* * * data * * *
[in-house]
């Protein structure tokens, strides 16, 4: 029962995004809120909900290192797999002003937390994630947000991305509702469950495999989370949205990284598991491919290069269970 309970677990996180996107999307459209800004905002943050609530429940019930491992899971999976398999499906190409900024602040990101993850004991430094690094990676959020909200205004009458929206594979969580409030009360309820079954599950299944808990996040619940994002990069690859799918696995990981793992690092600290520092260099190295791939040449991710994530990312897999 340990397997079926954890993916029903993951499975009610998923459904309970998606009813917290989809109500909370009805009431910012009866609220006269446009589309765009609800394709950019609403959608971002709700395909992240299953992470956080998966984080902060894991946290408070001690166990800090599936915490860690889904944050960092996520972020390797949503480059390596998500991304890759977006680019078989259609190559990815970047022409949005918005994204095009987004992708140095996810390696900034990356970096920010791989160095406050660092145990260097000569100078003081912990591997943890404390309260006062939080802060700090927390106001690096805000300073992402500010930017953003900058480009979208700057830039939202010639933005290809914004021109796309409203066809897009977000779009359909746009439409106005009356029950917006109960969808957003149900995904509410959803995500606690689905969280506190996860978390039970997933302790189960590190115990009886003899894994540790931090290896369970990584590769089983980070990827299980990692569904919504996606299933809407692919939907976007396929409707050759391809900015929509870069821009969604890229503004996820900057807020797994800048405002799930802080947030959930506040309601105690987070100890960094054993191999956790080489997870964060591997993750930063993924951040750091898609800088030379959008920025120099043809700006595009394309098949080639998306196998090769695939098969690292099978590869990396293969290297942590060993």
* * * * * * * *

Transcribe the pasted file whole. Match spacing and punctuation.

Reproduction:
[in-house]
């Protein structure tokens, strides 16, 4: 029962995004809120909900290192797999002003937390994630947000991305509702469950495999989370949205990284598991491919290069269970 309970677990996180996107999307459209800004905002943050609530429940019930491992899971999976398999499906190409900024602040990101993850004991430094690094990676959020909200205004009458929206594979969580409030009360309820079954599950299944808990996040619940994002990069690859799918696995990981793992690092600290520092260099190295791939040449991710994530990312897999 340990397997079926954890993916029903993951499975009610998923459904309970998606009813917290989809109500909370009805009431910012009866609220006269446009589309765009609800394709950019609403959608971002709700395909992240299953992470956080998966984080902060894991946290408070001690166990800090599936915490860690889904944050960092996520972020390797949503480059390596998500991304890759977006680019078989259609190559990815970047022409949005918005994204095009987004992708140095996810390696900034990356970096920010791989160095406050660092145990260097000569100078003081912990591997943890404390309260006062939080802060700090927390106001690096805000300073992402500010930017953003900058480009979208700057830039939202010639933005290809914004021109796309409203066809897009977000779009359909746009439409106005009356029950917006109960969808957003149900995904509410959803995500606690689905969280506190996860978390039970997933302790189960590190115990009886003899894994540790931090290896369970990584590769089983980070990827299980990692569904919504996606299933809407692919939907976007396929409707050759391809900015929509870069821009969604890229503004996820900057807020797994800048405002799930802080947030959930506040309601105690987070100890960094054993191999956790080489997870964060591997993750930063993924951040750091898609800088030379959008920025120099043809700006595009394309098949080639998306196998090769695939098969690292099978590869990396293969290297942590060993």